The nuthatch cannot be called a rare bird, and yet it is not often seen, being of a shy and retiring disposition, though naturally lively and active. The plumage is very pleasing in colour; the upper parts of the body are bluish-grey; a black line passes from the corners of the mouth to the back of the neck; the breast and under parts light reddish-yellow, and the sides reddish-brown.
It delights in woods and trees; nor need it be looked for elsewhere, as it derives its food entirely amongst them, either of insects and larvæ, hidden in the bark, or of fruits and nuts, as kernels of fir-cones, beech, and other nuts, the shells of which it breaks in a very ingenious manner, as I shall presently describe. Now and then it alights on the ground, and then advances by short leaps. It has no song; but in winter, when living in small companies, perhaps the whole summer-family associating together, it has a little piping note, which, however, is supposed to be simply the call to each other. It is said to be sensitive to the cold, and always feeds on the side of the wood or of the tree which is defended from the wind. In spring, however, when all nature is renovated with a quicker pulse of life—for, as Tennyson says:—
then, also, the silent nuthatch sends forth through the awakening solitude of the woods his two little notes, one short and twittering, the other a low, mellow, flute-like whistle, which is so clear that it may be heard to a considerable distance.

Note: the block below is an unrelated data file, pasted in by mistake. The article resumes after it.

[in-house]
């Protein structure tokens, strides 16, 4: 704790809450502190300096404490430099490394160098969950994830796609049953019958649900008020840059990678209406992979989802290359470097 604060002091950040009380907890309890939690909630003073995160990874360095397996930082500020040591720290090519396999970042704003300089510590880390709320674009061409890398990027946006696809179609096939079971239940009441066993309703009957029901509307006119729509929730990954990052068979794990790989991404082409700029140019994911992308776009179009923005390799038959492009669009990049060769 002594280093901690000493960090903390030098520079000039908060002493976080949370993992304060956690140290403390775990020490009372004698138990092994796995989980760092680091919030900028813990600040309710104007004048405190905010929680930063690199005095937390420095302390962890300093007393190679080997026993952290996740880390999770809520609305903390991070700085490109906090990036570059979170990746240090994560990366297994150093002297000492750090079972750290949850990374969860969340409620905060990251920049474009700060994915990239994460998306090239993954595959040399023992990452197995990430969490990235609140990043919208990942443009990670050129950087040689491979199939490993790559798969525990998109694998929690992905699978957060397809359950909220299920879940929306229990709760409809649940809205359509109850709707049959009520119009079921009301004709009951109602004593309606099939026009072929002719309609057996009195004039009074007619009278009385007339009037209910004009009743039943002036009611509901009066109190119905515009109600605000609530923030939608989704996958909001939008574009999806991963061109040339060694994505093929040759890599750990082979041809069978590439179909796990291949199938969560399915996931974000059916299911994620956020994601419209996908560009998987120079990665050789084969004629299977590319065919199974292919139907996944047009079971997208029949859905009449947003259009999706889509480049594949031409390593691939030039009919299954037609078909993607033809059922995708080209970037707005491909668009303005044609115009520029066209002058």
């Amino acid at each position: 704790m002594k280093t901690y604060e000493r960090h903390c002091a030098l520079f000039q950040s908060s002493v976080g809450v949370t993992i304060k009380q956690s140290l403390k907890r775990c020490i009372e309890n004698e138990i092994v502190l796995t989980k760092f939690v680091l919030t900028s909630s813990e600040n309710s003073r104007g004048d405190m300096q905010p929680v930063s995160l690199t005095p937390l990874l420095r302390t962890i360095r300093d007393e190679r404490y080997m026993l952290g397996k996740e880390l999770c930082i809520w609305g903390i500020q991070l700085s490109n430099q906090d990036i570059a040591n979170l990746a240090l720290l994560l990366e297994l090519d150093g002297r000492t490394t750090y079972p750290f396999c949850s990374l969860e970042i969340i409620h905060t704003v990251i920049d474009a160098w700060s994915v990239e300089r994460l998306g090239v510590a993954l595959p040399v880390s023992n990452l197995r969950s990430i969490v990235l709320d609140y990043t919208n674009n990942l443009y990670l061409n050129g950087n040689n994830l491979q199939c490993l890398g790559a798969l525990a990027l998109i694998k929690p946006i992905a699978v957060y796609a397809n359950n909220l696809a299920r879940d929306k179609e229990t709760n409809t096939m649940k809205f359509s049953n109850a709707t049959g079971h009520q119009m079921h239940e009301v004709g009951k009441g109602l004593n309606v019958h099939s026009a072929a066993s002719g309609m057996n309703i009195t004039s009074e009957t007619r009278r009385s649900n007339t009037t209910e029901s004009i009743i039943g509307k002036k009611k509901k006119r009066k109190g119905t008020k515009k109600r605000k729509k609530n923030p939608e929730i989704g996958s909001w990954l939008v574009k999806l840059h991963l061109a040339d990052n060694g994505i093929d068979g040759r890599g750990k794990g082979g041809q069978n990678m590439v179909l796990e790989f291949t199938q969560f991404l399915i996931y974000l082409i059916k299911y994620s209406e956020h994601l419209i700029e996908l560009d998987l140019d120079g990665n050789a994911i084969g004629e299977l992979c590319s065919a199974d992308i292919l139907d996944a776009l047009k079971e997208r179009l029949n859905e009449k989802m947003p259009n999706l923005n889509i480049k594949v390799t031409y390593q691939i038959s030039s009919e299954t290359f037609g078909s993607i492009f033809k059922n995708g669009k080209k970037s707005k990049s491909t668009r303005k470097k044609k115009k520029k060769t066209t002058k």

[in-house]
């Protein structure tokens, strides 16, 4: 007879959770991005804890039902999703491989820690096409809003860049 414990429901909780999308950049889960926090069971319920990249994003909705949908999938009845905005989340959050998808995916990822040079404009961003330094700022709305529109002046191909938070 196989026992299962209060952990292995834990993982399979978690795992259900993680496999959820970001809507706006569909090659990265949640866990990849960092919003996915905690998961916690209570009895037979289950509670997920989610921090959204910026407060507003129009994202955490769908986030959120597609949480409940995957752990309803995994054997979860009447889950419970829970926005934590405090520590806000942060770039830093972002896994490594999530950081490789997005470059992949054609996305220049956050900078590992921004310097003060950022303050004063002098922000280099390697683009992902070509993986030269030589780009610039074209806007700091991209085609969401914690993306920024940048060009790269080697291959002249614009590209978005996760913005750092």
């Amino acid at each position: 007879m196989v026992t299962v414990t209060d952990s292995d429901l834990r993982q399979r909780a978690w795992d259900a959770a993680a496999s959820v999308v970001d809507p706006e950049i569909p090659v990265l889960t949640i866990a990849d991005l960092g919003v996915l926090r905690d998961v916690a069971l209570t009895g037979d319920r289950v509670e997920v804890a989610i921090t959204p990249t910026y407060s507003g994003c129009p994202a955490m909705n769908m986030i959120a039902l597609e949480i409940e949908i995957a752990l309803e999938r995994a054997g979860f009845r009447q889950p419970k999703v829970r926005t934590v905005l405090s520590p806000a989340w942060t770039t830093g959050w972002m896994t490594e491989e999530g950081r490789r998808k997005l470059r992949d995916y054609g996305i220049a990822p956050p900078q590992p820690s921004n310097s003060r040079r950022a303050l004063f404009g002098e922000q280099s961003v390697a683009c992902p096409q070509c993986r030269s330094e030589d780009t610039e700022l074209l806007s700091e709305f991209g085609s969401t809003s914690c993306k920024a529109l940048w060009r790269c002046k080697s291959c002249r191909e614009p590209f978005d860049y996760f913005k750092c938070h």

The graphic author of the “British Birds” says, “It is, at all times, a busy and cheerful bird, particularly at nesting-time. Its favourite food is nuts of any kind. It builds and roosts in hollow trees, and is seldom seen in the open fields, unless when in quest of the stones of the white-thorn or sloe. It may, therefore, be properly called a forester. Its dexterity in opening nuts and the stones of fruit is curious. It fixes the nut in a crack, on the top of a post, or in the bark of a tree, and, placing itself above it, head downwards, striking with great force and rapidity, with its strong, wedge-shaped bill on the edge of the shell, splits it open. When their food is plentiful, they have a favourite crack for unshelling the kernels, as sometimes a peck of broken shells may be seen under this crack.”
The Rev. W. T. Bree tells us that “the tapping of the bird on the hard shell may be heard at a considerable distance, and that during the operation it sometimes happens that the nut swerves from its fixture and falls towards the ground. It has not descended, however, for the space of more than a few yards, when the nuthatch, with admirable adroitness, recovers it in the fall, and, replacing it in its former position, commences the attack afresh. The fall of the nut in the air, and the recovery by the bird on the wing, I have seen repeated several times in the space of a few minutes.”